drivers who will now want to come and work in the uk? i'd like to hope that they do. what you've got to realise is that all european countries have actually got a driver shortage. other sectors have also found it hard to find enough workers. the business group the cbi said a more proactive approach was needed so the economy's recovery wasn't stifled. we've got labour shortages not just in hgv drivers, but across the economy. we've got supply—chain problems, we've got energy problems. and i think what we need is the government to grip these things with us in business and get ahead of them rather than behind them. the question now is how many drivers from overseas will apply for a visa, and how quickly? businesses just want things to improve before the crucial christmas period. katie austin has been telling us how soon the new scheme
could make an impact. i understand it will take three months. the 100,000 workers shortage will take longer to tackle. there is a cocktail of issues that have built up a cocktail of issues that have built up to this. many in the industry will understand that a lot could have been done earlier to make it an attractive career so far now a temporary visa is something of a short—term bridge, particularly to try to help in the run—up to christmas. joining me now from david meakin, an hgv driverin derbyshire. thank you forjoining us. what has it been like this week with petrol stations running short of fuel? quite bad, really. people are filling up their cars are not realising they are taking all the fuel for vehicles that have been taking products to the shops so they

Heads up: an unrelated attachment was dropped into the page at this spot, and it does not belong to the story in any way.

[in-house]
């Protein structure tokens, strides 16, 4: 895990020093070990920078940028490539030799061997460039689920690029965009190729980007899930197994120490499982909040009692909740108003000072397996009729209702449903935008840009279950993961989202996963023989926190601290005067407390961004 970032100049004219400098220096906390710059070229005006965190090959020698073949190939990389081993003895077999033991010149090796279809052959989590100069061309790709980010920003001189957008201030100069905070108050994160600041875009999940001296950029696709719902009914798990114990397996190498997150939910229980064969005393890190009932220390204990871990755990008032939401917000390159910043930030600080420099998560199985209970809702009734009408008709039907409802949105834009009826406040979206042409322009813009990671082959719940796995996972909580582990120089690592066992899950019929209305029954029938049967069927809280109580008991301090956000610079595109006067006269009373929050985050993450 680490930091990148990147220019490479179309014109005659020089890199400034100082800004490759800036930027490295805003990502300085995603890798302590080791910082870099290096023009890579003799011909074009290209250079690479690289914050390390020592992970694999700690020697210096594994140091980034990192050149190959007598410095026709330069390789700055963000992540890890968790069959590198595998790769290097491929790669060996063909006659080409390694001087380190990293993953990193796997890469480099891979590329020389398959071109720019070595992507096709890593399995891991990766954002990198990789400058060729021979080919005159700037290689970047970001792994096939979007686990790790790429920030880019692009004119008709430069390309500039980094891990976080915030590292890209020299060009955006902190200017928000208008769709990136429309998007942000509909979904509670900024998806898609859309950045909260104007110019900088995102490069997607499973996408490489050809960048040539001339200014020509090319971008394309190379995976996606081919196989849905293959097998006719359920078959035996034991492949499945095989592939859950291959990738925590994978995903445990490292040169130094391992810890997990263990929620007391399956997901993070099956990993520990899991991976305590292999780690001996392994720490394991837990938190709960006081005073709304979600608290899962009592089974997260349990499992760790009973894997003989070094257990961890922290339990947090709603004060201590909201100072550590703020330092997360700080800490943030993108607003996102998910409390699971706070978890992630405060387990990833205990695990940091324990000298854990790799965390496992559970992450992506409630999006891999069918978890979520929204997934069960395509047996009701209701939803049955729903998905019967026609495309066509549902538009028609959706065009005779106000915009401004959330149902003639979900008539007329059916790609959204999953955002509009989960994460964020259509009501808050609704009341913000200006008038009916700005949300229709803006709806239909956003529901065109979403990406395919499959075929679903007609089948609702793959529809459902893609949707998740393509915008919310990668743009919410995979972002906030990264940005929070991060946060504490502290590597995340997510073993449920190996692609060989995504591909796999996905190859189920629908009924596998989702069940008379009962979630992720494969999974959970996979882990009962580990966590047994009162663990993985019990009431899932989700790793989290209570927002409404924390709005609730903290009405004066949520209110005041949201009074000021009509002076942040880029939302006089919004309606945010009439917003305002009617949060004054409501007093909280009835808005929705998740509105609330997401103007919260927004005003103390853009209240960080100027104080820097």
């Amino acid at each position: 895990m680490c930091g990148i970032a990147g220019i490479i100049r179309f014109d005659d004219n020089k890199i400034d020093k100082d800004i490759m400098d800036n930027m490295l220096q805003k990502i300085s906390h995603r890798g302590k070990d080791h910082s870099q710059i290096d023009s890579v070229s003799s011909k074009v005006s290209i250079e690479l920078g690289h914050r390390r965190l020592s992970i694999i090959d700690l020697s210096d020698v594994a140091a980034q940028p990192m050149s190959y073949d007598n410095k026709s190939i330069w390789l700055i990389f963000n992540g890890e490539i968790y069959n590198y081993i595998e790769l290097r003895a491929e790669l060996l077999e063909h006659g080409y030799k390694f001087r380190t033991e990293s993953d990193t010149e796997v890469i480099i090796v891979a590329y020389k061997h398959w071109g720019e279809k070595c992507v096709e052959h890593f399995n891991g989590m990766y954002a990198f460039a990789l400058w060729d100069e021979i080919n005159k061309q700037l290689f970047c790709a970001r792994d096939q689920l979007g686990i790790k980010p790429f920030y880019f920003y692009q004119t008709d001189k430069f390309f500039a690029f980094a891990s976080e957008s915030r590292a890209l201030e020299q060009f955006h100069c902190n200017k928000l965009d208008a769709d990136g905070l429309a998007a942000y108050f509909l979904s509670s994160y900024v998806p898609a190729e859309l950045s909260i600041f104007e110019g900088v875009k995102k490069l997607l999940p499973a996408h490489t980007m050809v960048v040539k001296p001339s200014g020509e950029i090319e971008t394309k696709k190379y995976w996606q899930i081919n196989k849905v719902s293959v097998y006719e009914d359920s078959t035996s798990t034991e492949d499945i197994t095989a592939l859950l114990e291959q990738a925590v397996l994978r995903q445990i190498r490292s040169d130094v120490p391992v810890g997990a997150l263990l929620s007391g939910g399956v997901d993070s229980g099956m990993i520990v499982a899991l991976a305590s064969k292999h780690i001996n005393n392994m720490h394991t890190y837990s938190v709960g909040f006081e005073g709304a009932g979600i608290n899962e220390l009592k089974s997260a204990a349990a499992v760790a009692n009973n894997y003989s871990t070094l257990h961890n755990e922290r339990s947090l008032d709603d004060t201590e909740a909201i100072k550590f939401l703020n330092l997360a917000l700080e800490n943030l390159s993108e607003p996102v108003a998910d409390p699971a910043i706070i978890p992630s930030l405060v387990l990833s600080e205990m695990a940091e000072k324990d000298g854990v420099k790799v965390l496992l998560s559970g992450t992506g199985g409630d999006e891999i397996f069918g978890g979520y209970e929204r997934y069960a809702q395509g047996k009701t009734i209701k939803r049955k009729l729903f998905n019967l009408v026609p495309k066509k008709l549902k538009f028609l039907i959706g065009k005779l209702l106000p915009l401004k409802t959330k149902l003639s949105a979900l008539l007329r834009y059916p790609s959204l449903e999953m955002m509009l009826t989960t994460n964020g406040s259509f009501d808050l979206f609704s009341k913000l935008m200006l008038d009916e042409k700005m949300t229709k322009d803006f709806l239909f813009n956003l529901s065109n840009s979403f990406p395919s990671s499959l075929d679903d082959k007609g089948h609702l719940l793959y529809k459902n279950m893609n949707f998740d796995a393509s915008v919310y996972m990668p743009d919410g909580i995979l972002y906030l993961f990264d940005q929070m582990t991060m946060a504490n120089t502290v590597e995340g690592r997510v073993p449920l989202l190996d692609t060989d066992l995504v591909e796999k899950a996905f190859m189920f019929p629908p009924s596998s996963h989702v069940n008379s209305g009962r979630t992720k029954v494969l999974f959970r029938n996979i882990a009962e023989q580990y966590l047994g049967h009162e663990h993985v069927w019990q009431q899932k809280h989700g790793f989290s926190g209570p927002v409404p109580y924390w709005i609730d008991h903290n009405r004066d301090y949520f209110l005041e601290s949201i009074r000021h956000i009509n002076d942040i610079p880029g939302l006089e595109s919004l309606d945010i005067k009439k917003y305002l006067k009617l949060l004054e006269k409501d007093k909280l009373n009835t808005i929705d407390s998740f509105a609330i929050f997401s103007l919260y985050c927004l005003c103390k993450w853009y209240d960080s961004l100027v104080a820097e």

could have a carfull of taking products to the shops so they could have a car full of fuel but then no food in the shop. what is our view then no food in the shop. what is your view than — then no food in the shop. what is your view than on _ then no food in the shop. what is your view than on how _ then no food in the shop. what is your view than on how this - then no food in the shop. what is| your view than on how this should then no food in the shop. what is - your view than on how this should be managed if there are some drivers who need the fuel more than others? well, it really needs prioritising just for the transport. people shouldn't really be selfish and filled the cars up when there is no need to. there is plenty of fuel out there. there is a shortage of drivers. i don't really know the outcome and what it should be, really, but people need to be a bit more careful. really, but people need to be a bit more careful-— more careful. you hold a licence which entitles _ more careful. you hold a licence which entitles you _ more careful. you hold a licence which entitles you to _ more careful. you hold a licence which entitles you to drive - more careful. you hold a licence which entitles you to drive fuel i which entitles you to drive fuel tankers and other hazardous goods, but you choose not to. why not? well, the money is appalling. the stress that you get. you are in charge and exploding vehicle and the money is appalling, so why should i? when i can go down to sainsbury�*s